Throughout the Cold War, foes of nuclear weapons did not shy away from warning of the horrors of mutually assured destruction, and in the 1980s and 1990s, campaigners against drunken driving did not feel obligated to make their case simply by celebrating sobriety. In its “Doomsday” report, the United Nations climate-change panel offered a very clear analogy for the mobilization required to avert catastrophic warming: World War II, which President Franklin Roosevelt called a “challenge to life, liberty and civilization.” That war was not waged on hope alone.

But perhaps the strongest argument for the wisdom of catastrophic thinking is that all of our mental reflexes run in the opposite direction, toward disbelief about the possibility of very bad outcomes. I know this from personal experience. I have spent the past three years buried in climate science and following the research as it expanded into ever darker territory.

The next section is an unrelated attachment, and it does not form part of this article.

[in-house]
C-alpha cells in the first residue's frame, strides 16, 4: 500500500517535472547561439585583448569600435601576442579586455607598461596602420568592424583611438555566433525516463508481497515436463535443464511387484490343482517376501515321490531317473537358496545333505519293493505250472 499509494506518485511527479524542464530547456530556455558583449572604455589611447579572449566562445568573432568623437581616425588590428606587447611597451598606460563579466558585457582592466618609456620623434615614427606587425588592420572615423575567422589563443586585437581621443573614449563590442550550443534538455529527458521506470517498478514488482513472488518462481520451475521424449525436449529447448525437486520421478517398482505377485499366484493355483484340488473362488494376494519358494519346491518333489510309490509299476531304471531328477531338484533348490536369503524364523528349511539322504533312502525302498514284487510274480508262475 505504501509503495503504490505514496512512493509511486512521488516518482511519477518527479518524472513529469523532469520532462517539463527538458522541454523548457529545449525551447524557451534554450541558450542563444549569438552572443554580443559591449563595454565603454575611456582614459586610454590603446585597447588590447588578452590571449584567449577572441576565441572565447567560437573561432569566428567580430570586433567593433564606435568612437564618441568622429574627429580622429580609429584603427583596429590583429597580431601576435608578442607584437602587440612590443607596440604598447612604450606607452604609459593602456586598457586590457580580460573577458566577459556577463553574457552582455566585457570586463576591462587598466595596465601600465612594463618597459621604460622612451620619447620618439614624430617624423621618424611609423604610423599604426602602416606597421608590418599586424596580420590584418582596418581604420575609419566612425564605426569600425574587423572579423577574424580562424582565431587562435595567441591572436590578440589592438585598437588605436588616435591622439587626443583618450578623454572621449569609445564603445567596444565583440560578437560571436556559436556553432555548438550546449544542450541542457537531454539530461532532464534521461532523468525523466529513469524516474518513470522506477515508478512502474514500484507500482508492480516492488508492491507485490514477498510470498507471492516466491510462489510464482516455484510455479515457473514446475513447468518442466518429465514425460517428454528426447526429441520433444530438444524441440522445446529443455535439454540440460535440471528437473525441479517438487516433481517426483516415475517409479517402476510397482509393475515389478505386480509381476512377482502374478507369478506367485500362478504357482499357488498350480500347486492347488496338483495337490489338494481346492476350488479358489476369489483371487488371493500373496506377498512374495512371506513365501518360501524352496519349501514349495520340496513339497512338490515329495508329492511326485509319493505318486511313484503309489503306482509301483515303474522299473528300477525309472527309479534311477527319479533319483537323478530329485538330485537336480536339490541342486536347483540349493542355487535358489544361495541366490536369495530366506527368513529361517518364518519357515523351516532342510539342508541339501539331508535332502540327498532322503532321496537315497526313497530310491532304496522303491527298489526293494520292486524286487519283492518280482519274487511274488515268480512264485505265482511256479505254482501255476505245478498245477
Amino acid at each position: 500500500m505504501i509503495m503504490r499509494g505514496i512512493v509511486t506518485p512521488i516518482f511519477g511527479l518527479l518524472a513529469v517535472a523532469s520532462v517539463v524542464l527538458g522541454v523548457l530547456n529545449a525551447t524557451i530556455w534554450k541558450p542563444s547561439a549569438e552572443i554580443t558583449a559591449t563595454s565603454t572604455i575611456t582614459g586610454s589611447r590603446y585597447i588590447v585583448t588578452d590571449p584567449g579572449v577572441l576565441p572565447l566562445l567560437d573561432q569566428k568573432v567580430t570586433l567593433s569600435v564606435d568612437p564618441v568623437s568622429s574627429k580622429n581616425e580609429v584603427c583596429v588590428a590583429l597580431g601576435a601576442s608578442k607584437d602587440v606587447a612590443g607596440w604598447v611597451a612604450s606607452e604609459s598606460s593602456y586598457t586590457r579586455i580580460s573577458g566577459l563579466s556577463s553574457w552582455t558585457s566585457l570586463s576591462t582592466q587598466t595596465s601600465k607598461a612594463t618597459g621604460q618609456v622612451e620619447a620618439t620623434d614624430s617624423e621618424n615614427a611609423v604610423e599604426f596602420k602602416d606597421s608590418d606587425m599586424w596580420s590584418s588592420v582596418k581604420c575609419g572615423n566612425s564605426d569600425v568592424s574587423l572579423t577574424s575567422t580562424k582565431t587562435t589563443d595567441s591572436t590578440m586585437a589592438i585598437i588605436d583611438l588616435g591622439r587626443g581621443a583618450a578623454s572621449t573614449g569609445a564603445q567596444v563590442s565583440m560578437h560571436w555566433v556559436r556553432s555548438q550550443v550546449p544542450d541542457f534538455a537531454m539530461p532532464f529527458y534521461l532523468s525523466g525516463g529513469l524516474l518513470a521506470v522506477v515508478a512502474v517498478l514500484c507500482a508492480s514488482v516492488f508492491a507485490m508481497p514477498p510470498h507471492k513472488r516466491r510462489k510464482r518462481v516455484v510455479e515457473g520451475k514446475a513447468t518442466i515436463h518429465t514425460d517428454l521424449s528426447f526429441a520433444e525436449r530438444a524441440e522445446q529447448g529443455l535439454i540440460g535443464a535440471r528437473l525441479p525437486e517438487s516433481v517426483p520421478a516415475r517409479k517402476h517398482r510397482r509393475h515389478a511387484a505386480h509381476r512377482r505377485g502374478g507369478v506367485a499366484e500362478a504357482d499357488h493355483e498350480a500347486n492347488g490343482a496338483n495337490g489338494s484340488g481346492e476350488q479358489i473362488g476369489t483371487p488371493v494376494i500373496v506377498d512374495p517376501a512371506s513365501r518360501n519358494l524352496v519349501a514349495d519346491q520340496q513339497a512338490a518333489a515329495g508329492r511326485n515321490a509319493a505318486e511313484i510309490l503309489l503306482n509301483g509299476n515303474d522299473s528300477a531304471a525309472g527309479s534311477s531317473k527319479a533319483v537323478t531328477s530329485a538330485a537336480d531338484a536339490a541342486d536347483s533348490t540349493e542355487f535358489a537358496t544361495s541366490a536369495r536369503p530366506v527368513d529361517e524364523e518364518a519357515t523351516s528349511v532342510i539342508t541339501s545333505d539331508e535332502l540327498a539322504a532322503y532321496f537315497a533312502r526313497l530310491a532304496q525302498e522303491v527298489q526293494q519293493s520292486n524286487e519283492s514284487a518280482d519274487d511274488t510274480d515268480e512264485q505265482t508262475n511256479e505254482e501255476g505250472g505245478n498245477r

The number of “good news” scientific papers that I’ve encountered in that time I could probably count on my two hands. The “bad news” papers number probably in the thousands — each day seeming to bring a new, distressing revision to our understanding of the environmental trauma already unfolding.

I know the science is true, I know the threat is all-encompassing, and I know its effects, should emissions continue unabated, will be terrifying. And yet, when I imagine my life three decades from now, or the life of my daughter five decades now, I have to admit that I am not imagining a world on fire but one similar to the one we have now. That is how hard it is to shake complacency. We are all living in delusion, unable to really process the news from science that climate change amounts to an all-encompassing threat. Indeed, a threat the size of life itself.